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I'm using xlrd package for python to generate my excel reports. for some fields, they are a calculations from other fields. I'm using

worksheet.write(1, 2,  '178', formatting )
worksheet.write(1, 3,  '100', formatting )

for the field (1,4) is the SUM of (1,2) and (1,3)

I can do that if I used : worksheet.write(1, 4, '=SUM(A1,B1)', formatting )

but in my case I'm using numbers (col, row) instead of letters (A1).

I tried chr(1)+':1' - chr(1)+':2'

but seems like the letters I'm getting don't reflect the numbers.

Any thoughts will be highly appreciated!

The solution I'm using for now is

value1 = '178'
value2 = '100'
worksheet.write(1, 2,  value1, formatting )
worksheet.write(1, 3,  value2, formatting )
worksheet.write(1, 4, value1+value2  , formatting )

but as you see I'm not using built in excel formulas and the excel user won't see where the value came from. like what was the calculation used?. exactly for finance department.

Thanks!

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2 Answers 2

up vote 2 down vote accepted

Here's a simple iterative version that should handle arbitrary column numbers, adapted from the C# code at this answer:

How to convert a column number (eg. 127) into an excel column (eg. AA)

def column_label(column_number):
    column_labels = []
    column_number = column_number + 1
    while column_number > 0:
        column_number, modulo = divmod(column_number - 1, 26)
        column_labels.append(string.uppercase[modulo])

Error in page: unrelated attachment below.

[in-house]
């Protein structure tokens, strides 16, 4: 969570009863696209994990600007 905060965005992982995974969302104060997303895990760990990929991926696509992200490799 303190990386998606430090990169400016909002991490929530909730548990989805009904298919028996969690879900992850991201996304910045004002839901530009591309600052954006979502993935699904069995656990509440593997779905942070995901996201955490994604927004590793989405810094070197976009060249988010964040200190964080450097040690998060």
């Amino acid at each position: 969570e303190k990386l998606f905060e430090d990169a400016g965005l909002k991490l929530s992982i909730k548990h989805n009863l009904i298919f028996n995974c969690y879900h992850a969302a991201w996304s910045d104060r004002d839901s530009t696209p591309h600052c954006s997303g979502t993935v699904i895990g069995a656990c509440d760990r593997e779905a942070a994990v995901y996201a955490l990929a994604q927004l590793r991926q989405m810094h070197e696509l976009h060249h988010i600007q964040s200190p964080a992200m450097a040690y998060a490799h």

return ''.join(reversed(column_labels))

This takes a 0-indexed column number, such as those xlrd and xlwt use. I don't love the conversion to 1-indexed before building the names, but I need to think more about the algorithm before replacing it.

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This is a great solution!!! it works like charm!! Thank you very much!!! –  mongotop Nov 6 '13 at 18:49
    
for this I had import string because it's not imported when python fired up! just a heads up! :) –  mongotop Nov 6 '13 at 18:51

chr(65)=A in ASCII, so you may need to add 64 to your column. This will of course break if you're going beyond the 26th column.

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1  
I'd use string.uppercase[col], if handling only numbers up to 25. But either should work. –  Peter DeGlopper Nov 6 '13 at 18:31
    
this is a great solution! but unfortunately I'm going beyond 26th columns like BA –  mongotop Nov 6 '13 at 18:31
    
+1 for string.uppercase[col] !! –  mongotop Nov 6 '13 at 18:32

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